Las Vegas man looked for love and found it briefly, meeting a minor Hollywood producer online. But a series of trysts packed an ugly twist — an incurable sexually transmitted disease.
Now he’s suing.
The man, identified in Clark County District Court papers only as John Doe, said he met the producer through the controversial dating app Tinder and their hookup left him with genital herpes. The lawsuit names the defendant, but the Las Vegas Review-Journal is not using her name because her accuser is able to remain anonymous in court papers.
Doe’s claims against the woman include fraudulent misrepresentation, battery, constructive fraud, willful misconduct, gross negligence and intentional infliction of emotional distress. He claims he incurred substantial medical care expenses, lost wages, lost earning capacity and loss of life enjoyment. He seeks $10,000 as well as attorneys fees, unspecified punitive damages and other relief.
Jason Maier of Maier Gutierrez Ayon, who is listed the plaintiff’s lead attorney, didn’t return a phone message seeking comment on this case. Multiple calls and emails to the producer and to her Hollywood office were not returned.
Court papers recount the following:
Doe and the producer met virtually Feb. 4 on Tinder, a smart-phone application often used to arrange commitment-free sexual encounters. They began exchanging messages and she described many sexual encounters with men, including those she’d met online.
Doe told the producer that he is a germophobe and that she responded that she’d been careful with prior sexual partners and had used protection. During their unspecified “brief relationship” she built trust by sharing stories of her “troubling, scandalous, and often private matters.”
On Feb. 12, Doe went to the producer’s home in Beverly Hills, Calif. When she began to undress, Doe asked her for a condom and she replied that she had none and could no longer get pregnant. Doe told her STDs, not pregnancy was the issue. The woman laughed, said she was a “good Jewish mother,” a devout synagogue member and disease-free. As further reassurance she told Doe her name was on a building at a prominent L.A. hospital.
The two then had sex.
On Feb. 18, the two met at the Stratosphere in Las Vegas, where Doe avoided touching the bed’s comforter for fear of bedbugs and reiterated his fear of germs and STDs. The producer again assured him she was clean and the two had unprotected sex.
On Feb. 20, the producer called Doe to say she’d awakened with a herpes breakout and genital blistering. She told him she’d lied about having genital herpes, which she had contracted from her ex-husband more than 20 years earlier. In later text messages the producer said she “had no words” in her defense but had thought herpes could be transmitted only during an outbreak.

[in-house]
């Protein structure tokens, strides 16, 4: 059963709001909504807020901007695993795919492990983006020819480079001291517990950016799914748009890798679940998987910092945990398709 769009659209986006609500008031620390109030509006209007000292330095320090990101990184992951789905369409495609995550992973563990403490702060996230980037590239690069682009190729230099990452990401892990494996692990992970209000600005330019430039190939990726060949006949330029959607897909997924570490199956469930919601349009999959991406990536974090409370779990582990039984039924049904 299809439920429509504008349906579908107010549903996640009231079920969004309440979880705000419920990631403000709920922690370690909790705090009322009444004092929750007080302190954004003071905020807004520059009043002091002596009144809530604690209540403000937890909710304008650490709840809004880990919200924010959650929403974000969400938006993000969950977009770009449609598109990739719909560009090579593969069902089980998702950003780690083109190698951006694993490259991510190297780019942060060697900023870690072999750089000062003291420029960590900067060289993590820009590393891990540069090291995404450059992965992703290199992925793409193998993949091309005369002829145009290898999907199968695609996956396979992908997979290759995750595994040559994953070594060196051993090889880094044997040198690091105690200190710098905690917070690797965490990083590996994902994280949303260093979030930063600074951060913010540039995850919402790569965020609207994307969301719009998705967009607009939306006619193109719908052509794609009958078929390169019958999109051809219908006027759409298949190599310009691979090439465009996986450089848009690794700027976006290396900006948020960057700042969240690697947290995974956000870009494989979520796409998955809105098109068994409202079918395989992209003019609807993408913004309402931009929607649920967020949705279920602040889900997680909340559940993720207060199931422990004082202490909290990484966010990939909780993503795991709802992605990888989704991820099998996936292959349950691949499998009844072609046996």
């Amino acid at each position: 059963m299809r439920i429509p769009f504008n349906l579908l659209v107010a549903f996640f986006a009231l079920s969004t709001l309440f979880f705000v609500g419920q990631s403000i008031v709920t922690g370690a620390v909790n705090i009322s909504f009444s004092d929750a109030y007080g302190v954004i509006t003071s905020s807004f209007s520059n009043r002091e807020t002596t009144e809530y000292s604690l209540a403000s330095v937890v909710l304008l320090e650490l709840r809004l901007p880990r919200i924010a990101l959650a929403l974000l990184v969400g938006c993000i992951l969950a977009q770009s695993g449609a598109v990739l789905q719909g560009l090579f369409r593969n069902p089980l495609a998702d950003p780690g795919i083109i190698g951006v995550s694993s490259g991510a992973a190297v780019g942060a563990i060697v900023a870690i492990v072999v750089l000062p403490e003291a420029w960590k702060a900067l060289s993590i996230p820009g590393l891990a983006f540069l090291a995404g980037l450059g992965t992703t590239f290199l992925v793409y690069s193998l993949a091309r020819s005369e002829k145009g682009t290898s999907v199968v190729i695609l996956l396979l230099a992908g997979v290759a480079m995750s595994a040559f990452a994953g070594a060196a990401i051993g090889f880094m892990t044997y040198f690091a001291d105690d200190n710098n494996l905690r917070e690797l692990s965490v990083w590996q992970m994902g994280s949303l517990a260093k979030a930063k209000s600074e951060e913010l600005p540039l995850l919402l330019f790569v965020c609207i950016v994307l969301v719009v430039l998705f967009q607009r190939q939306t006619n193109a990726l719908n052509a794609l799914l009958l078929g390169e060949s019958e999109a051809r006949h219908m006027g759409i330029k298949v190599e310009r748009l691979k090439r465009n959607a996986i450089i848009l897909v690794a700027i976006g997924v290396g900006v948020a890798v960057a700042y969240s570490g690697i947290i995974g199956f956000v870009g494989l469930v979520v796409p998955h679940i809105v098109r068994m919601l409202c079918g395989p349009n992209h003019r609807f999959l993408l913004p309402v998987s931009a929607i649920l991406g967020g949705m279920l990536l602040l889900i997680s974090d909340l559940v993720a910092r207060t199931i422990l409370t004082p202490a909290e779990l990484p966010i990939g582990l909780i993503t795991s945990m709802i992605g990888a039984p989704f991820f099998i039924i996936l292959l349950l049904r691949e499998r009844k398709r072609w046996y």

According to the Mayo Clinic, either of two viruses can trigger genital herpes: herpes simplex virus 1, aka HSV-1, which commonly causes cold sores or fever blisters around the mouth but can be spread to genitals during oral sex; or HSV-2, which commonly causes genital herpes and spreads through sexual and skin-to-skin contact.
HSV-2 is highly common and highly contagious, Mayo said, but dies quickly outside the body and is nearly impossible to contract from towels, toilets or other objects. Genital herpes is incurable, although antiviral drugs can help sores heal faster during initial outbreaks, ease symptoms during subsequent outbreaks and cut the chance of transmission to sexual partners.
In an October report, the World Health Organization said 3.7 billion people younger than 50 — 67 percent of the world population — are infected with HSV-1. The group added that 417 million more people ages 15 to 49 have HSV-2.
“Taken together,” WHO said, “the estimates reveal that over half a billion people between the ages of 15-49 years have genital infection caused by either HSV-1 or HSV-2.”
The Centers for Disease Control and Prevention report that most people with either herpes virus are asymptomatic or have mild symptoms that go unnoticed or are mistaken for other skin conditions.
Tinder and similar sites have come under fire in recent months from public health officials in several states who have linked a notable rise in sexually transmitted diseases and “high-risk behaviors” that include using social media to arrange casual and often anonymous sexual encounters.
Tinder did not respond to requests for comment for this article.
Tinder was cited in an August Vanity Fair magazine story for spreading hookup culture and helping to usher in “a dating apocalypse.” Tinder, which serves mostly heterosexuals and Grindr, an app serving mostly homosexuals, have also been accused of speeding STDs’ spread.
The Los Angeles-based AIDS Healthcare Foundation in September posted a billboard implying a link between the apps and STDs; one pair of silhouetted heads were labeled “Tinder” and “chlamydia”; a separate pair was labeled “Grindr” and “gonorrhea.” Tinder sent the foundation a cease-and-desist letter in an unsuccessful attempt to quash the campaign.
Charles Prince, president of Vegas Matchmakers, a dating agency, says the lawsuit illustrates the perils of dating apps and quick hookups. Most online app profiles contain lies, he said; people can portray themselves however they’d like.
“If you go on the Internet and look for intimacy, this is the risk you’re running,” he said. “You’re not building a real relationship with someone who’s going to be honest with you. Each person is looking just to satisfy individual needs and desires.
“On her end of the scale, she should have been honest, but his decision to pursue instant gratification is going to affect him the rest of his life,” he said. “They both went on the site, they both knew what they were getting into: they were looking for a quick night of fun, a good time. Now he’s paying the price and he doesn’t like it.”
For people with herpes, there are some dating apps for them.